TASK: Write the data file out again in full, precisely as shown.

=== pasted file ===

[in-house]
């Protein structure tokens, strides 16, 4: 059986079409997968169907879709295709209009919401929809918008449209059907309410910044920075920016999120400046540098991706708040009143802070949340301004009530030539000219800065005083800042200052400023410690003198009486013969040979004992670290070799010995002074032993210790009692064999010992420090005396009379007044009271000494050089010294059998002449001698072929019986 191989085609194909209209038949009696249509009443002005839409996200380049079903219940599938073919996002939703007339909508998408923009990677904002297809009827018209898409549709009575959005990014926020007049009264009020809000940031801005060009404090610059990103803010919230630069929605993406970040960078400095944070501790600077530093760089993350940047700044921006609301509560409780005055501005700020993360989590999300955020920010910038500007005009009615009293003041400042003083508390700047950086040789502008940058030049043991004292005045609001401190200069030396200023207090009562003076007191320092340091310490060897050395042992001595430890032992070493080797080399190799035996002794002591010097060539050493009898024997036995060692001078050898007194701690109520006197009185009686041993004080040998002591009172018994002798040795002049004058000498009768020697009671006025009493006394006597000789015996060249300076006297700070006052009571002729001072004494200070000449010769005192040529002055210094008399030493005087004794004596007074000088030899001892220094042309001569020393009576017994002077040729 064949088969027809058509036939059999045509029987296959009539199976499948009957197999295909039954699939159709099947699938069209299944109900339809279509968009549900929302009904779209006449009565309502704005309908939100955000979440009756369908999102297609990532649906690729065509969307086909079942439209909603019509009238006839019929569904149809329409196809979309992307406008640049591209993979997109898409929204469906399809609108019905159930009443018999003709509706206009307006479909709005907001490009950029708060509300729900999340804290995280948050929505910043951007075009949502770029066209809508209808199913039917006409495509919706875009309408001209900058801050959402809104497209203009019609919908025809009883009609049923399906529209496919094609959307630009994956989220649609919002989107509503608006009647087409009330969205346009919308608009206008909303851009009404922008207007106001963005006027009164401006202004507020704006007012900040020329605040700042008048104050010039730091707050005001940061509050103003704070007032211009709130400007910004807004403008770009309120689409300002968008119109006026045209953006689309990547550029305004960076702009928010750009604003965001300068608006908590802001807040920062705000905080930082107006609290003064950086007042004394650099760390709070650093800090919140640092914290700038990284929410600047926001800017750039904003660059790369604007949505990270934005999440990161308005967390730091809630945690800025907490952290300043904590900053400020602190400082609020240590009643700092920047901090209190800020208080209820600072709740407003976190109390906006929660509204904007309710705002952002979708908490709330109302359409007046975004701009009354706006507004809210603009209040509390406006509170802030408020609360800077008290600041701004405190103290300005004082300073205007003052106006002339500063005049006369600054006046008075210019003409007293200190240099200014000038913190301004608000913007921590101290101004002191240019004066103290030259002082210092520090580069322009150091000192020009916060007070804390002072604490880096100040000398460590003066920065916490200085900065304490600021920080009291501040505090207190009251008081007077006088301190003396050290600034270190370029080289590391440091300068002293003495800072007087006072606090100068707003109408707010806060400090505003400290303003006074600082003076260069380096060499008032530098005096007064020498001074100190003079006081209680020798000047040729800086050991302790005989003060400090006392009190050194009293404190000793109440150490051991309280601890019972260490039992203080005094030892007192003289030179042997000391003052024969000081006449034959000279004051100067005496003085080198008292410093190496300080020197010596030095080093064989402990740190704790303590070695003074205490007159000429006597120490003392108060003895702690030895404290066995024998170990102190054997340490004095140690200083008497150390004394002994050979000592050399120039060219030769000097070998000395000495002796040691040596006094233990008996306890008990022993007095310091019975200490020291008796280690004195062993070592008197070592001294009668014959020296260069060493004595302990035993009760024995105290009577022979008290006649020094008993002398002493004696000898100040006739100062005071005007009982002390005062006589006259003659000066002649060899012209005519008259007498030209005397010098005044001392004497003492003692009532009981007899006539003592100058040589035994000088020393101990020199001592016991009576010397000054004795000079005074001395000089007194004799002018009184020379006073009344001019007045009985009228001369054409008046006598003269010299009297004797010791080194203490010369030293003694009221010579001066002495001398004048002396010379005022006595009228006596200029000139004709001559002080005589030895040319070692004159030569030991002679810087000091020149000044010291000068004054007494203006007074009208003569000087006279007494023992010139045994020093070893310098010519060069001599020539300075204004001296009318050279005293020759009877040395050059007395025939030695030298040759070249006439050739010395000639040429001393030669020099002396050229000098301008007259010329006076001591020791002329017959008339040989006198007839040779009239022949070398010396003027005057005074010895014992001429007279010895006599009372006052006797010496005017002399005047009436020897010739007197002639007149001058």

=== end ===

[in-house]
């Protein structure tokens, strides 16, 4: 059986079409997968169907879709295709209009919401929809918008449209059907309410910044920075920016999120400046540098991706708040009143802070949340301004009530030539000219800065005083800042200052400023410690003198009486013969040979004992670290070799010995002074032993210790009692064999010992420090005396009379007044009271000494050089010294059998002449001698072929019986 191989085609194909209209038949009696249509009443002005839409996200380049079903219940599938073919996002939703007339909508998408923009990677904002297809009827018209898409549709009575959005990014926020007049009264009020809000940031801005060009404090610059990103803010919230630069929605993406970040960078400095944070501790600077530093760089993350940047700044921006609301509560409780005055501005700020993360989590999300955020920010910038500007005009009615009293003041400042003083508390700047950086040789502008940058030049043991004292005045609001401190200069030396200023207090009562003076007191320092340091310490060897050395042992001595430890032992070493080797080399190799035996002794002591010097060539050493009898024997036995060692001078050898007194701690109520006197009185009686041993004080040998002591009172018994002798040795002049004058000498009768020697009671006025009493006394006597000789015996060249300076006297700070006052009571002729001072004494200070000449010769005192040529002055210094008399030493005087004794004596007074000088030899001892220094042309001569020393009576017994002077040729 064949088969027809058509036939059999045509029987296959009539199976499948009957197999295909039954699939159709099947699938069209299944109900339809279509968009549900929302009904779209006449009565309502704005309908939100955000979440009756369908999102297609990532649906690729065509969307086909079942439209909603019509009238006839019929569904149809329409196809979309992307406008640049591209993979997109898409929204469906399809609108019905159930009443018999003709509706206009307006479909709005907001490009950029708060509300729900999340804290995280948050929505910043951007075009949502770029066209809508209808199913039917006409495509919706875009309408001209900058801050959402809104497209203009019609919908025809009883009609049923399906529209496919094609959307630009994956989220649609919002989107509503608006009647087409009330969205346009919308608009206008909303851009009404922008207007106001963005006027009164401006202004507020704006007012900040020329605040700042008048104050010039730091707050005001940061509050103003704070007032211009709130400007910004807004403008770009309120689409300002968008119109006026045209953006689309990547550029305004960076702009928010750009604003965001300068608006908590802001807040920062705000905080930082107006609290003064950086007042004394650099760390709070650093800090919140640092914290700038990284929410600047926001800017750039904003660059790369604007949505990270934005999440990161308005967390730091809630945690800025907490952290300043904590900053400020602190400082609020240590009643700092920047901090209190800020208080209820600072709740407003976190109390906006929660509204904007309710705002952002979708908490709330109302359409007046975004701009009354706006507004809210603009209040509390406006509170802030408020609360800077008290600041701004405190103290300005004082300073205007003052106006002339500063005049006369600054006046008075210019003409007293200190240099200014000038913190301004608000913007921590101290101004002191240019004066103290030259002082210092520090580069322009150091000192020009916060007070804390002072604490880096100040000398460590003066920065916490200085900065304490600021920080009291501040505090207190009251008081007077006088301190003396050290600034270190370029080289590391440091300068002293003495800072007087006072606090100068707003109408707010806060400090505003400290303003006074600082003076260069380096060499008032530098005096007064020498001074100190003079006081209680020798000047040729800086050991302790005989003060400090006392009190050194009293404190000793109440150490051991309280601890019972260490039992203080005094030892007192003289030179042997000391003052024969000081006449034959000279004051100067005496003085080198008292410093190496300080020197010596030095080093064989402990740190704790303590070695003074205490007159000429006597120490003392108060003895702690030895404290066995024998170990102190054997340490004095140690200083008497150390004394002994050979000592050399120039060219030769000097070998000395000495002796040691040596006094233990008996306890008990022993007095310091019975200490020291008796280690004195062993070592008197070592001294009668014959020296260069060493004595302990035993009760024995105290009577022979008290006649020094008993002398002493004696000898100040006739100062005071005007009982002390005062006589006259003659000066002649060899012209005519008259007498030209005397010098005044001392004497003492003692009532009981007899006539003592100058040589035994000088020393101990020199001592016991009576010397000054004795000079005074001395000089007194004799002018009184020379006073009344001019007045009985009228001369054409008046006598003269010299009297004797010791080194203490010369030293003694009221010579001066002495001398004048002396010379005022006595009228006596200029000139004709001559002080005589030895040319070692004159030569030991002679810087000091020149000044010291000068004054007494203006007074009208003569000087006279007494023992010139045994020093070893310098010519060069001599020539300075204004001296009318050279005293020759009877040395050059007395025939030695030298040759070249006439050739010395000639040429001393030669020099002396050229000098301008007259010329006076001591020791002329017959008339040989006198007839040779009239022949070398010396003027005057005074010895014992001429007279010895006599009372006052006797010496005017002399005047009436020897010739007197002639007149001058």